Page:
Posts Tagged ‘Education’

Quote notes (#61)

Garett Jones on the Chamley-Judd Redistribution Impossibility Theorem:

Why isn’t Chamley-Judd more central to economic discussion? Why isn’t it part of the canon that all economists breathe in? Why isn’t it in our freshman textbooks? Part of the reason is surely mood affiliation — it’s an uncomfortable result for some to talk about as evidenced by the handwringing I see in most textbook treatments (exception here, big PDF, p.451). The result can’t be waved away as driven by absurd assumptions: It’s not too fragile, it’s too solid. It’s OK to teach Real Business Cycles since we all know (or “know”) that the Federal Reserve and aggregate demand really drive things in the short run. But to tell people that if we care about the long run, the tax on capital income — on interest, profits, dividends — should be zero? And to have only “exotic” counterarguments? Let’s just leave that for the more advanced courses …

(Thanks to Jim for the pointer. “The Chamley-Judd Redistribution Impossibility theorem is economists admitting Ayn Rand was right while trying to sound as if they are not admitting it.”)

February 16, 2014admin 20 Comments »
FILED UNDER :Political economy

Criminals at Work

“… if the people that are supposedly running the country aren’t actually performing any of the functions of governing, who is?” asks Foseti. Anybody who follows his writing will recognize where this is coming from. It belongs to a consistent (and thus informal) critique of formalist illusion. To confuse government  with constitutional structures, legislation, or political offices, is to be blind to the real machinery of power.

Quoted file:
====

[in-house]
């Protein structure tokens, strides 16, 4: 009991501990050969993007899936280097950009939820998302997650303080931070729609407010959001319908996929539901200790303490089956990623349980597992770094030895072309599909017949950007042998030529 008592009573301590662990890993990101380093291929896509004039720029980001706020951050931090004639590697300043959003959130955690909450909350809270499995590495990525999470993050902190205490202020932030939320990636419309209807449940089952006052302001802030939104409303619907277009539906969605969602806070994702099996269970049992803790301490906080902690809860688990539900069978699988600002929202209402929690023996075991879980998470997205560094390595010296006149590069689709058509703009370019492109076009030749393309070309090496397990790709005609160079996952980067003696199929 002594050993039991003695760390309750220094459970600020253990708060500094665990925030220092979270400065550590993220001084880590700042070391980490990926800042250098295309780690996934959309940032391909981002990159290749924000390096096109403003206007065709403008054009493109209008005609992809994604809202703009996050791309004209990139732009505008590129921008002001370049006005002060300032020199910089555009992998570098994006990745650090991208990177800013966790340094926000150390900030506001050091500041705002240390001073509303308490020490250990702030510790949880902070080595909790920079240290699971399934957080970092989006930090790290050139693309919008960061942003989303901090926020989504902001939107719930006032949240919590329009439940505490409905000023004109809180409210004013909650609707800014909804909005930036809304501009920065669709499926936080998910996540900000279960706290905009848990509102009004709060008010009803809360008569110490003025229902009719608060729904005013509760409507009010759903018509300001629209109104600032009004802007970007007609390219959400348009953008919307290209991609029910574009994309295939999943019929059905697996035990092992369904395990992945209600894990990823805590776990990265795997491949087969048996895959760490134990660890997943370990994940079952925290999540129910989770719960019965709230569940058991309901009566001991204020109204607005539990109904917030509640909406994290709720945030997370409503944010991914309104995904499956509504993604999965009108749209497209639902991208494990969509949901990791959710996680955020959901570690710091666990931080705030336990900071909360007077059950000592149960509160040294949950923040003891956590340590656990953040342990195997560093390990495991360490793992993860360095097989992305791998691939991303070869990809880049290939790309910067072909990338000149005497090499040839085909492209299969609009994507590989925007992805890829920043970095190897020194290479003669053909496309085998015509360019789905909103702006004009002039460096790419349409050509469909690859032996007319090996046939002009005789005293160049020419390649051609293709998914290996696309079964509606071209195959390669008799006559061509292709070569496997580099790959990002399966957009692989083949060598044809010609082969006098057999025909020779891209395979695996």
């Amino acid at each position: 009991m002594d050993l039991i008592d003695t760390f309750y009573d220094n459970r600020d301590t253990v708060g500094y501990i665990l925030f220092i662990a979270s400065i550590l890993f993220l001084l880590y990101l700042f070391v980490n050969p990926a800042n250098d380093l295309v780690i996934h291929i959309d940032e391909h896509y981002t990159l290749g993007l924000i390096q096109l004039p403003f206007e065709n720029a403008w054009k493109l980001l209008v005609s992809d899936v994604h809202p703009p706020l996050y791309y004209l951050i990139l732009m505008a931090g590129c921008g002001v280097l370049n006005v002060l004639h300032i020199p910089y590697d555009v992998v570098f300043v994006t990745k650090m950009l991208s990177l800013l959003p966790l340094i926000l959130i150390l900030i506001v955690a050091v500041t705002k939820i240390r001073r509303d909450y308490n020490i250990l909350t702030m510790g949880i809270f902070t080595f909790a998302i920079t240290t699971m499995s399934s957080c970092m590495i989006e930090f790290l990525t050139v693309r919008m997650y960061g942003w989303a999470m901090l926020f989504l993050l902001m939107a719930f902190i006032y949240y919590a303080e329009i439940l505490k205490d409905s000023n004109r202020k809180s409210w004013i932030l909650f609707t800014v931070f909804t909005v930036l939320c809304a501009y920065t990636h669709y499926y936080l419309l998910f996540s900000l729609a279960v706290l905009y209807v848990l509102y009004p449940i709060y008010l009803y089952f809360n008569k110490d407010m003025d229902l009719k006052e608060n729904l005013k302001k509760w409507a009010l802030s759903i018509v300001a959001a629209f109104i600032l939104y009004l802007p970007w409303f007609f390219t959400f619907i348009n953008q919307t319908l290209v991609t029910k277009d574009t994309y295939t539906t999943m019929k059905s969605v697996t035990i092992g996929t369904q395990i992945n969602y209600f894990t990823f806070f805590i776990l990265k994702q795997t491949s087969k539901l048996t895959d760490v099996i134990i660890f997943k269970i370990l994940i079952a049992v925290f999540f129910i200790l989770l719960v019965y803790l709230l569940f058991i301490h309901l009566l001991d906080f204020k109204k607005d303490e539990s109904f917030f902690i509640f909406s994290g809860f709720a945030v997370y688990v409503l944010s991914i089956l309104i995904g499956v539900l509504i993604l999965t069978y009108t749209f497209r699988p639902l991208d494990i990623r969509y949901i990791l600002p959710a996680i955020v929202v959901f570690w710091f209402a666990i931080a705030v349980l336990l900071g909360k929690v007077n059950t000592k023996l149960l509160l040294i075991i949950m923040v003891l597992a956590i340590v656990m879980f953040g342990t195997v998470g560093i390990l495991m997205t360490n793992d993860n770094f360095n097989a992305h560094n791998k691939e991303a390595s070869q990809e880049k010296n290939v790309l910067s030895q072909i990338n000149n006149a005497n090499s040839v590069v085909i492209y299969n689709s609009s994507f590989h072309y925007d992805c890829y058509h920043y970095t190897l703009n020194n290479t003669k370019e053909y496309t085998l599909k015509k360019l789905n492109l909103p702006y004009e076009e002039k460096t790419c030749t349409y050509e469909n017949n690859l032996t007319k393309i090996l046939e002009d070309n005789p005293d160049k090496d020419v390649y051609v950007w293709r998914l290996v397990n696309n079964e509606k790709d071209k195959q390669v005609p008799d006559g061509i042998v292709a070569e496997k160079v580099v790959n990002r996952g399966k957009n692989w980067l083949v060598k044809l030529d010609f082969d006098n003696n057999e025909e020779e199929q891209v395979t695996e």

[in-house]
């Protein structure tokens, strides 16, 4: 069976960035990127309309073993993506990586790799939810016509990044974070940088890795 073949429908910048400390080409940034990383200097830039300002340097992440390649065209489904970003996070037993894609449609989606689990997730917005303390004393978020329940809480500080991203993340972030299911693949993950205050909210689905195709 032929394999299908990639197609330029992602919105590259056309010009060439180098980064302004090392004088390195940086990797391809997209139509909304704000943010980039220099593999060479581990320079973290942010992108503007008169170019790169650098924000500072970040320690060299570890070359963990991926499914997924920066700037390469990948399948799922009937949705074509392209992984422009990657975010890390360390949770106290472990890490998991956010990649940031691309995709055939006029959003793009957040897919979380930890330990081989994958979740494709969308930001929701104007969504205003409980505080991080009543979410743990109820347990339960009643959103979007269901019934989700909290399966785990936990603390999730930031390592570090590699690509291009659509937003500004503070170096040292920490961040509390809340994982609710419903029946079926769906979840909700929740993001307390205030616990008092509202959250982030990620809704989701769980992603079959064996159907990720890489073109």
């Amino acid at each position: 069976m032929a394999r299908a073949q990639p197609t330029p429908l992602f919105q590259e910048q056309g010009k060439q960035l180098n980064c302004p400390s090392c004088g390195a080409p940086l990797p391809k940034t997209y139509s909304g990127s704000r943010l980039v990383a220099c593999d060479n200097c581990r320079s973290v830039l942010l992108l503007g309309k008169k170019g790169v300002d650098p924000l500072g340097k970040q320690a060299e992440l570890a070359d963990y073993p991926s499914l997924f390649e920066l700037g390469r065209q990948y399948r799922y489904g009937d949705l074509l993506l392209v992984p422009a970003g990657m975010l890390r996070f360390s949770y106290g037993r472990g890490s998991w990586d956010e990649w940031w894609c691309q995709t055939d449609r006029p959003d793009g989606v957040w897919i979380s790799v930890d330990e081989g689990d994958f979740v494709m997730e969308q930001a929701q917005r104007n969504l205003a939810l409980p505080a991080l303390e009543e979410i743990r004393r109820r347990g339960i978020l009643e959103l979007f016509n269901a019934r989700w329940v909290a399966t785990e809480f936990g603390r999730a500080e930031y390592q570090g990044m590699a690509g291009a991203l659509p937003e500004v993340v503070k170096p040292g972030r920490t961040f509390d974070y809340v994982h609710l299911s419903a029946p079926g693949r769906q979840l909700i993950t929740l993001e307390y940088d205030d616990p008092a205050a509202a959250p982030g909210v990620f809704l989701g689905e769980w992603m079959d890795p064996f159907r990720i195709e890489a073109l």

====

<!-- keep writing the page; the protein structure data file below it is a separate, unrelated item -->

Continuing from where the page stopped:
Steve Sailor offers a pointed example of this reality in the field of higher educational administration, whose authorities are adamant in the determination to pursue systematic racial discrimination against Asian candidates (in particular). ‘Constraining’ legislation, which explicitly criminalizes these practices, is treated as a formal obstacle course, rather than a prohibition. It complicates anti-meritocratic racial profiling, but is utterly incapable of preventing it.

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August 4, 2013admin 26 Comments »
FILED UNDER :Uncategorized